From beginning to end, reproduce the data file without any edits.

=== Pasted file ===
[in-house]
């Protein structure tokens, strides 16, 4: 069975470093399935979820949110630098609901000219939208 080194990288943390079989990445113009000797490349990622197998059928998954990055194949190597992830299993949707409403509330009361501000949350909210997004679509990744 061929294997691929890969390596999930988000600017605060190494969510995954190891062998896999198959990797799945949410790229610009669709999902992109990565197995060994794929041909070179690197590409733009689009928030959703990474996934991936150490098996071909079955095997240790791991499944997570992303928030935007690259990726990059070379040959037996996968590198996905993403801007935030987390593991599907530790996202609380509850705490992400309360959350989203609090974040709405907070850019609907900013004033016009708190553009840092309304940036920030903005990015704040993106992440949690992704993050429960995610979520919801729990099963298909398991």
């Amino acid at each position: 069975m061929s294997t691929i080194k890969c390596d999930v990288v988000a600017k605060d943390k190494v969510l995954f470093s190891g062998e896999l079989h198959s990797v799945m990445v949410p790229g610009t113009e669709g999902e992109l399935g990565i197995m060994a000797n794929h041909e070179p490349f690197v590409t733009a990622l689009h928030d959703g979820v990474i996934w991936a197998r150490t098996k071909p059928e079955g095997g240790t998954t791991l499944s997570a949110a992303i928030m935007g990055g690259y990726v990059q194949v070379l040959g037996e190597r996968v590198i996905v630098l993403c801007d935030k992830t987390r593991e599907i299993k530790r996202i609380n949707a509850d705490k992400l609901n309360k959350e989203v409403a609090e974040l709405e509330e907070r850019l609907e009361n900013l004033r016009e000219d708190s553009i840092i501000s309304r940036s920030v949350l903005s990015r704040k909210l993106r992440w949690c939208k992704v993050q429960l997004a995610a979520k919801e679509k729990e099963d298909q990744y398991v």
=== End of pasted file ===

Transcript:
[in-house]
């Protein structure tokens, strides 16, 4: 069975470093399935979820949110630098609901000219939208 080194990288943390079989990445113009000797490349990622197998059928998954990055194949190597992830299993949707409403509330009361501000949350909210997004679509990744 061929294997691929890969390596999930988000600017605060190494969510995954190891062998896999198959990797799945949410790229610009669709999902992109990565197995060994794929041909070179690197590409733009689009928030959703990474996934991936150490098996071909079955095997240790791991499944997570992303928030935007690259990726990059070379040959037996996968590198996905993403801007935030987390593991599907530790996202609380509850705490992400309360959350989203609090974040709405907070850019609907900013004033016009708190553009840092309304940036920030903005990015704040993106992440949690992704993050429960995610979520919801729990099963298909398991």
């Amino acid at each position: 069975m061929s294997t691929i080194k890969c390596d999930v990288v988000a600017k605060d943390k190494v969510l995954f470093s190891g062998e896999l079989h198959s990797v799945m990445v949410p790229g610009t113009e669709g999902e992109l399935g990565i197995m060994a000797n794929h041909e070179p490349f690197v590409t733009a990622l689009h928030d959703g979820v990474i996934w991936a197998r150490t098996k071909p059928e079955g095997g240790t998954t791991l499944s997570a949110a992303i928030m935007g990055g690259y990726v990059q194949v070379l040959g037996e190597r996968v590198i996905v630098l993403c801007d935030k992830t987390r593991e599907i299993k530790r996202i609380n949707a509850d705490k992400l609901n309360k959350e989203v409403a609090e974040l709405e509330e907070r850019l609907e009361n900013l004033r016009e000219d708190s553009i840092i501000s309304r940036s920030v949350l903005s990015r704040k909210l993106r992440w949690c939208k992704v993050q429960l997004a995610a979520k919801e679509k729990e099963d298909q990744y398991v």